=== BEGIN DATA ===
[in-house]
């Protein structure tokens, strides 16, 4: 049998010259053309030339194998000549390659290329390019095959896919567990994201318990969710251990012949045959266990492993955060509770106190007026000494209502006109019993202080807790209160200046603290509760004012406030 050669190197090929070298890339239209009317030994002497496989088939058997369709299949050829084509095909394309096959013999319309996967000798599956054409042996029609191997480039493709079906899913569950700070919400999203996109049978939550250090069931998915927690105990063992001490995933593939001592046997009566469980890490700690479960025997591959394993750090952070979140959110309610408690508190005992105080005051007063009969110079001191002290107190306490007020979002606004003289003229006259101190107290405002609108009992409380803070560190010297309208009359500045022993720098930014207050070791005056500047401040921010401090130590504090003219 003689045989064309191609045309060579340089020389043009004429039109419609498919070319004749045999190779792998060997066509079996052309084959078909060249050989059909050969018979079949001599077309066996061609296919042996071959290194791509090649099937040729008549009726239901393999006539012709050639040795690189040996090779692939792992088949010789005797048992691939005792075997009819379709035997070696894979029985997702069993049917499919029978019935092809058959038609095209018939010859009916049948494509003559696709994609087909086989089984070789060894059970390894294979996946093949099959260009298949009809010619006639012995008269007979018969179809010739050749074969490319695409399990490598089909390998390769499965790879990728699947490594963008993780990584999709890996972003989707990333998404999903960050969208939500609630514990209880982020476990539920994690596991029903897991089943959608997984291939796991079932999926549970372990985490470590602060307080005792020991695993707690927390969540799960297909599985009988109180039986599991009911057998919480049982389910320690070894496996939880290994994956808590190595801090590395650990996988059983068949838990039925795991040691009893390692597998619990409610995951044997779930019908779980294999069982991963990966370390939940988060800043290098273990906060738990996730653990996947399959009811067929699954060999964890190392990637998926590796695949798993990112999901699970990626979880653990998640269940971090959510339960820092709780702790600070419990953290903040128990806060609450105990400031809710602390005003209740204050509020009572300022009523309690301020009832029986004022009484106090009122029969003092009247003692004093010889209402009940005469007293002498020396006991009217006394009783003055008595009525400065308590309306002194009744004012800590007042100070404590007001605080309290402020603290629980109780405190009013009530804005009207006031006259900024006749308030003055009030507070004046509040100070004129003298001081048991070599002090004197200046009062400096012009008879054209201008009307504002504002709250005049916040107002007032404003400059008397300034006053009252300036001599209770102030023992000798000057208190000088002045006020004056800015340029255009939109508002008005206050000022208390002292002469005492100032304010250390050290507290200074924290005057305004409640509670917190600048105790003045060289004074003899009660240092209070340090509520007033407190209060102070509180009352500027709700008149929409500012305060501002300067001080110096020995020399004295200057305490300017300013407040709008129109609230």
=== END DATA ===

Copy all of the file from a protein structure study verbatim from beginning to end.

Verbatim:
[in-house]
């Protein structure tokens, strides 16, 4: 049998010259053309030339194998000549390659290329390019095959896919567990994201318990969710251990012949045959266990492993955060509770106190007026000494209502006109019993202080807790209160200046603290509760004012406030 050669190197090929070298890339239209009317030994002497496989088939058997369709299949050829084509095909394309096959013999319309996967000798599956054409042996029609191997480039493709079906899913569950700070919400999203996109049978939550250090069931998915927690105990063992001490995933593939001592046997009566469980890490700690479960025997591959394993750090952070979140959110309610408690508190005992105080005051007063009969110079001191002290107190306490007020979002606004003289003229006259101190107290405002609108009992409380803070560190010297309208009359500045022993720098930014207050070791005056500047401040921010401090130590504090003219 003689045989064309191609045309060579340089020389043009004429039109419609498919070319004749045999190779792998060997066509079996052309084959078909060249050989059909050969018979079949001599077309066996061609296919042996071959290194791509090649099937040729008549009726239901393999006539012709050639040795690189040996090779692939792992088949010789005797048992691939005792075997009819379709035997070696894979029985997702069993049917499919029978019935092809058959038609095209018939010859009916049948494509003559696709994609087909086989089984070789060894059970390894294979996946093949099959260009298949009809010619006639012995008269007979018969179809010739050749074969490319695409399990490598089909390998390769499965790879990728699947490594963008993780990584999709890996972003989707990333998404999903960050969208939500609630514990209880982020476990539920994690596991029903897991089943959608997984291939796991079932999926549970372990985490470590602060307080005792020991695993707690927390969540799960297909599985009988109180039986599991009911057998919480049982389910320690070894496996939880290994994956808590190595801090590395650990996988059983068949838990039925795991040691009893390692597998619990409610995951044997779930019908779980294999069982991963990966370390939940988060800043290098273990906060738990996730653990996947399959009811067929699954060999964890190392990637998926590796695949798993990112999901699970990626979880653990998640269940971090959510339960820092709780702790600070419990953290903040128990806060609450105990400031809710602390005003209740204050509020009572300022009523309690301020009832029986004022009484106090009122029969003092009247003692004093010889209402009940005469007293002498020396006991009217006394009783003055008595009525400065308590309306002194009744004012800590007042100070404590007001605080309290402020603290629980109780405190009013009530804005009207006031006259900024006749308030003055009030507070004046509040100070004129003298001081048991070599002090004197200046009062400096012009008879054209201008009307504002504002709250005049916040107002007032404003400059008397300034006053009252300036001599209770102030023992000798000057208190000088002045006020004056800015340029255009939109508002008005206050000022208390002292002469005492100032304010250390050290507290200074924290005057305004409640509670917190600048105790003045060289004074003899009660240092209070340090509520007033407190209060102070509180009352500027709700008149929409500012305060501002300067001080110096020995020399004295200057305490300017300013407040709008129109609230």